The stakeholder must not only understand the business of objectives of the model (Business Understanding in CRISP-DM), but must be present during discussions take place related to which models will be built. It is essential that reasonable expectations are put into place from the beginning, including what a good model will "look like" (accuracy and interpretability) and how the final model will be deployed.
I've seen far too many projects die or become inconsequential because either the wrong objectives were used in building the models, meaning the models were operationally useless, or because the deployment of the models was not considered, meaning again that the models were operationally useless. As an example, on one project, the model was assumed to be able to be run within a rules engine, but the models that were built were not rules at all, but were complex non-linear models that could not be translated into rules. The problem obviously could have been avoided had this disconnect been verbalized early in the modeling process.
2) Make sure modelers understand the purpose of the models
The modelers must know how the models will be used and what metrics should be used to judge model performance. A good summary of typical error metrics used by modelers is found here. However, for most of the models I have deployed in customer acquisition, retention, and risk modeling, the treatment based on the model is never applied to the entire population (we don't mail everyone, just a subset). So the metrics that make the most sense are often ones like "lift after the top decile", maximum cumulative net revenue, top 1000 scores to be investigated, etc. I've actually seen negative correlations between the ranking of models based on global metrics (like classification error or R^2) vs. the ranking based on subset selection ranking, such as top 1000 scores; very different models may be deployed depending on the metric one uses to assess them. If modelers aren't aware of the metric to be used, the wrong model can be selected, even one that does worse than the current approach.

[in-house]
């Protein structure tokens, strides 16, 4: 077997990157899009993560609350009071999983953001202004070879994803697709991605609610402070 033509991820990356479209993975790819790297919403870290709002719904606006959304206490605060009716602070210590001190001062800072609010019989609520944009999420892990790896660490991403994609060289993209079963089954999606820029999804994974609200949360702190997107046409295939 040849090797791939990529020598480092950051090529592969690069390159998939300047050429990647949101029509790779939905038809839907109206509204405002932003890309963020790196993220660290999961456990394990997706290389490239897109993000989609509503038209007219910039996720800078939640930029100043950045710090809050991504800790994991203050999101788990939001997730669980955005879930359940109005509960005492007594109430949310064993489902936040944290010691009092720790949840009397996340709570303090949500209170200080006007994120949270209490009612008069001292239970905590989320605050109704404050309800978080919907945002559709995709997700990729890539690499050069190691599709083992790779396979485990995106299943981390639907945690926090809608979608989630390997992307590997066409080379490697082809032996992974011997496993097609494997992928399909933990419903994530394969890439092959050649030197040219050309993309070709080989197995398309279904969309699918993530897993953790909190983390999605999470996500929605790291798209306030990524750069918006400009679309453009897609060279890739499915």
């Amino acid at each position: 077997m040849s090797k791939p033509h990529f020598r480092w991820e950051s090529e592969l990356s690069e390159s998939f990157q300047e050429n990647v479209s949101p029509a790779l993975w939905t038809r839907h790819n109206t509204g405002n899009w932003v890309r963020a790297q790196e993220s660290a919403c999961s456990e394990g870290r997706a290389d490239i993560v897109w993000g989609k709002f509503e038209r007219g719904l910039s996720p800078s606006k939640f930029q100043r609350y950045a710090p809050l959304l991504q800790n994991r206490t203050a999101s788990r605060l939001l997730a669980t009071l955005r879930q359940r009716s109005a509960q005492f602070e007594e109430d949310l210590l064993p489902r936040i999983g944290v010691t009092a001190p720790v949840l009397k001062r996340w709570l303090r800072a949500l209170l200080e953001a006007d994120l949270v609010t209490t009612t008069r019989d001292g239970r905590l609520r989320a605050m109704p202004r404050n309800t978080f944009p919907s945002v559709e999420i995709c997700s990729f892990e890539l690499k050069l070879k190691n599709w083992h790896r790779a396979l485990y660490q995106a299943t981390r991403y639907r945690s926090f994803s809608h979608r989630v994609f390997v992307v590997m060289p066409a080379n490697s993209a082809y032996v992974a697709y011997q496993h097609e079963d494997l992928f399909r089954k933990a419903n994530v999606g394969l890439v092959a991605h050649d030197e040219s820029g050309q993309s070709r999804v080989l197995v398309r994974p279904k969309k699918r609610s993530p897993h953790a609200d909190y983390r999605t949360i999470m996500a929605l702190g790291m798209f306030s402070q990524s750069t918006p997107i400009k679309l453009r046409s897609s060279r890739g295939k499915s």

Second, if the modelers don't understand how the models will be deployed operationally, they may find a fantastic model, one that maximizes the right metric, but is useless. The Neflix Prize is a great example: the final winning model was accurate but far too complex to be used. Netflix extracted key pieces to the models to operationalize instead. I've had customers stipulate to me that "no more than 10 variables can be included in the final model". If modelers aren't aware of specific timelines or implementation constraints, a great but useless model can be the result.